Role playing activities
Receiving education can be challenging for all students, but what if you cannot speak the language? Then, let us assume that words that sound similar in everyday conversation are applied in a different manner in science, or the word itself has no similarities to the students' language or the English they know. These are the issues facing ELL Science students.
There are many issues surrounding ELL, including:
language and literacy skills are needed to build the foundations of education in science classes
Issues with vocabulary and terminology specific to the lessons
Students who may not understand the material may claim that they do in order to save face. This is an issue for educators, as it is difficult to do formative assessment to employ better techniques to help the student.
There are many teaching strategies that can be implemented:
Use of worksheets that employ simple language
Emphasis on vocabulary labs to help extend ELL students' vocabulary
Use of pictorial materials
Use of peer interpreters
Altered assessment tools such as drawing and individual interviews
A theory by Rod E. Case, was that instruction should be scaffolded, so as to ensure that each concept builds onto another. He believes that a three fold method is required, a) the concept understanding, b) the concept retelling phase, and c) concept demonstration. Through careful discussion, guiding, and hands-on learning - such as demonstrations and visual aids - learning objectives can be achieved.
Assessment of ELL students is a complex issue. One theory of student assessment for ELL students is not to put them at the same level as English speaking students. The belief that the attempt to understand the course material and gain conceptual, skill, or factual understanding of the material should be adequate. Collaboration with ELL instructors would also be beneficial to any assessment in classes. Some strategies that can be employed are:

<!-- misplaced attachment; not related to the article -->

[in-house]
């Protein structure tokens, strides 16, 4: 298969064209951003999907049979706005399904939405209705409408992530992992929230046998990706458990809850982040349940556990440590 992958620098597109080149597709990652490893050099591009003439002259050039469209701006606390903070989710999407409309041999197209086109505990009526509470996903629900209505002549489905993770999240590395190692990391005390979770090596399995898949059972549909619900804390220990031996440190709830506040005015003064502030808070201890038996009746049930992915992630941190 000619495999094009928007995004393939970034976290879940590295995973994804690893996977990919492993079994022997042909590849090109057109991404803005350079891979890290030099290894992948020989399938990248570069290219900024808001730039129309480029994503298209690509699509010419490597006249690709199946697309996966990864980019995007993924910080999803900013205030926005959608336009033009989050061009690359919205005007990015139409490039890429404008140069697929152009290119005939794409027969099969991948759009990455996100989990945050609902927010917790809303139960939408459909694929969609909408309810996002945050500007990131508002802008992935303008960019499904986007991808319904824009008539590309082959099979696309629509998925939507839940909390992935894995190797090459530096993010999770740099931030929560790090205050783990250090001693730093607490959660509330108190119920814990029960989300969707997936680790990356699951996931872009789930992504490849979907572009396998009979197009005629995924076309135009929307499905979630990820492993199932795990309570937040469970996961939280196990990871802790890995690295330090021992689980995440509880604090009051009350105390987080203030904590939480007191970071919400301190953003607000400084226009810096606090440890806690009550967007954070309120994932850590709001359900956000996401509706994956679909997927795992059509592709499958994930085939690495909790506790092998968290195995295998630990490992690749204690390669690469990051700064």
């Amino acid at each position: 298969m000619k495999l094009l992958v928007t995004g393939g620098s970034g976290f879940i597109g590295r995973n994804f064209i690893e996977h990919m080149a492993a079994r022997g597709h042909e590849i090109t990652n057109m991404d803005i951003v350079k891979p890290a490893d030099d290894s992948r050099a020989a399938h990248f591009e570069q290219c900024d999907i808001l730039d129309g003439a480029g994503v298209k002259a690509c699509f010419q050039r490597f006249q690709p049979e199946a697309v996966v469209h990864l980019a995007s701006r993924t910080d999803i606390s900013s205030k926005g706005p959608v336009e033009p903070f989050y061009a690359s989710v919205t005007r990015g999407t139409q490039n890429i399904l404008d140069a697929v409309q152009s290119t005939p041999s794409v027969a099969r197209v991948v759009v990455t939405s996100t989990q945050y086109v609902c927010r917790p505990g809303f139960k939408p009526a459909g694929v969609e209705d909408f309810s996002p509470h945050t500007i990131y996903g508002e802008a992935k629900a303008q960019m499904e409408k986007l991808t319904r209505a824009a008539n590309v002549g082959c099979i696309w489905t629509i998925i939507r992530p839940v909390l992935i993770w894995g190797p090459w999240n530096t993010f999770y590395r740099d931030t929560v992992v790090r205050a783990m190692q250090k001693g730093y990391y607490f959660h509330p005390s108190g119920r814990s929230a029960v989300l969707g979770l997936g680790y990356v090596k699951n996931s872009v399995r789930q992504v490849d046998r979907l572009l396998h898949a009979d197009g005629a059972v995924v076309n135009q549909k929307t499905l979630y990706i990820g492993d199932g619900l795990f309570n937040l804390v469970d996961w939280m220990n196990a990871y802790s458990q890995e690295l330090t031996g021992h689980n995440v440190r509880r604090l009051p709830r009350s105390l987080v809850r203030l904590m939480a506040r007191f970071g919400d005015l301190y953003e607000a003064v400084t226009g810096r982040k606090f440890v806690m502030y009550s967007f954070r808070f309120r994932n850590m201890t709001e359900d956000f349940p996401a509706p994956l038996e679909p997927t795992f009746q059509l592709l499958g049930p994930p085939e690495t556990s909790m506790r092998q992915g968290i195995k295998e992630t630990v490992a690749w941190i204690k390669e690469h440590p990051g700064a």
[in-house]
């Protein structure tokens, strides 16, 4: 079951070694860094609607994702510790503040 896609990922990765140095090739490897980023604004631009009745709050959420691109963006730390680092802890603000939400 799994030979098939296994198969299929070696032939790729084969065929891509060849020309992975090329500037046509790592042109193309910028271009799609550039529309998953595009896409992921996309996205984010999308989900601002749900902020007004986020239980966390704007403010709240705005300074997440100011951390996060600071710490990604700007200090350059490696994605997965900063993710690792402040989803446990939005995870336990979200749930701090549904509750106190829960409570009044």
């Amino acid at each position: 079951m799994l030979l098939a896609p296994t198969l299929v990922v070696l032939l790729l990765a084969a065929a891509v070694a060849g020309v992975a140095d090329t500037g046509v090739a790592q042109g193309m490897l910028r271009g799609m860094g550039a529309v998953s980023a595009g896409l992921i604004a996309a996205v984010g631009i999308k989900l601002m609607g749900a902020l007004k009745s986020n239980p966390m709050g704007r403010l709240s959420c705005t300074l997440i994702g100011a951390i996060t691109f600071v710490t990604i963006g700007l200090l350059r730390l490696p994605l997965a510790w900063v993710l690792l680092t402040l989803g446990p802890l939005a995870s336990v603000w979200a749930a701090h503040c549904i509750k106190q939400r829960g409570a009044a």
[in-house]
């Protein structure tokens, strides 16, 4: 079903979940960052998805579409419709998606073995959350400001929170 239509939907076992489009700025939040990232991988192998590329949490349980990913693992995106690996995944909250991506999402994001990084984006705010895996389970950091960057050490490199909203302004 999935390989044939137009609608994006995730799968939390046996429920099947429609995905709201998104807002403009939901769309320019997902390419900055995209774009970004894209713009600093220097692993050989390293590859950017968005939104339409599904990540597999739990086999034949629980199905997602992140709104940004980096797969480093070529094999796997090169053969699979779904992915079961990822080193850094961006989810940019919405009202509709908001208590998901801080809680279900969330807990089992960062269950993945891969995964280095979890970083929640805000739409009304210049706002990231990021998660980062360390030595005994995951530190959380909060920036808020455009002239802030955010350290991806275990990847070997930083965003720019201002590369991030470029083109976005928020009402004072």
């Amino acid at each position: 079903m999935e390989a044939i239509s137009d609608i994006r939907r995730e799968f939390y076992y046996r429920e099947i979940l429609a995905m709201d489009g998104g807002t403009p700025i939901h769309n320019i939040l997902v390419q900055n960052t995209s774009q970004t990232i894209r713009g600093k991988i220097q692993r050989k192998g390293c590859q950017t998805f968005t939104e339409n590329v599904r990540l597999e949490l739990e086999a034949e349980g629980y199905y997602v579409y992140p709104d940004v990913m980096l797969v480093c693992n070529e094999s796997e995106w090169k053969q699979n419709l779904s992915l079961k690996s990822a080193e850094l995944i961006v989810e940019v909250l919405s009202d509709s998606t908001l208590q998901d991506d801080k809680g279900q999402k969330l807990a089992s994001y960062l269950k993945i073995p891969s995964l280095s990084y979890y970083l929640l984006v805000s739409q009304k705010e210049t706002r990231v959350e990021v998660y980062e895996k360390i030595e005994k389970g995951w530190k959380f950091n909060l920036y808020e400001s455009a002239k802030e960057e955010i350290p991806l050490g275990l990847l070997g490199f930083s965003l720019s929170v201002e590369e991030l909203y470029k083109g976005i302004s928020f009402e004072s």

Having students keep a learning journal: this allows for formative assessment of the language, material, and vocabulary and can be shared with other instructors
Testing for conceptual understanding through both written summaries and illustrations
In addition to language barriers, ELL students may also present with a lack of prerequisite knowledge of their new country’s geography and history as well as political, economic, and social systems, depending on their country of origin.
Any host of resources provide suggestions that using visuals instead of, or to supplement, reading materials is a viable strategy for making the information accessible to ELL students. This can include using texts with illustrations in its simplest form, or giving tangible objects such as providing students with maps and a set of labels and asking them to place the labels on the map, instead of writing them.
As a strategy for identifying gaps in prerequisite knowledge, the student can use a content log with the headings “Things I Understand” and “Things I Don’t Understand” as a way of communicating specific needs to the teacher. This also lends itself to “dialogue journals” with the teacher, in which the teacher and student write their conversation with each other. This is particularly effective for students whose reading/writing abilities are more advanced than their aural or oral English skills.
Some juristictions, such as Ontario, have modifications of Specific Learning Outcomes, depending on the stage of English language development of the student.
For students with lower levels of English language development, modifications usually fall into two categories:
1) The volume of skill demonstrated or product being assessed (ie, “demonstrate several differences” becomes “demonstrate a few differences”)
2) The amount of independence in reporting or performing a task (ie, “identify a few” becomes “with assistance, identify a few”)
For higher levels of English language development, modifications tend to centre more on acceptability of alternative products for assessment (ie "make a list" becomes "make a chart"), though the volume of knowledge required to be demonstrated to meet the outcome may be the same as for non-ELL students.
The Intersection of Language, Education, and Content: Science Instruction for ESL Students
Rod E. Case,
The Clearing House
, Vol. 76, No. 2 (Nov. - Dec., 2002),
Taylor & Francis, Ltd.
with English Language Learners: Synthesis and Research Agenda
, Vol. 75, No. 4 (Winter, 2005)
American Educational Research Association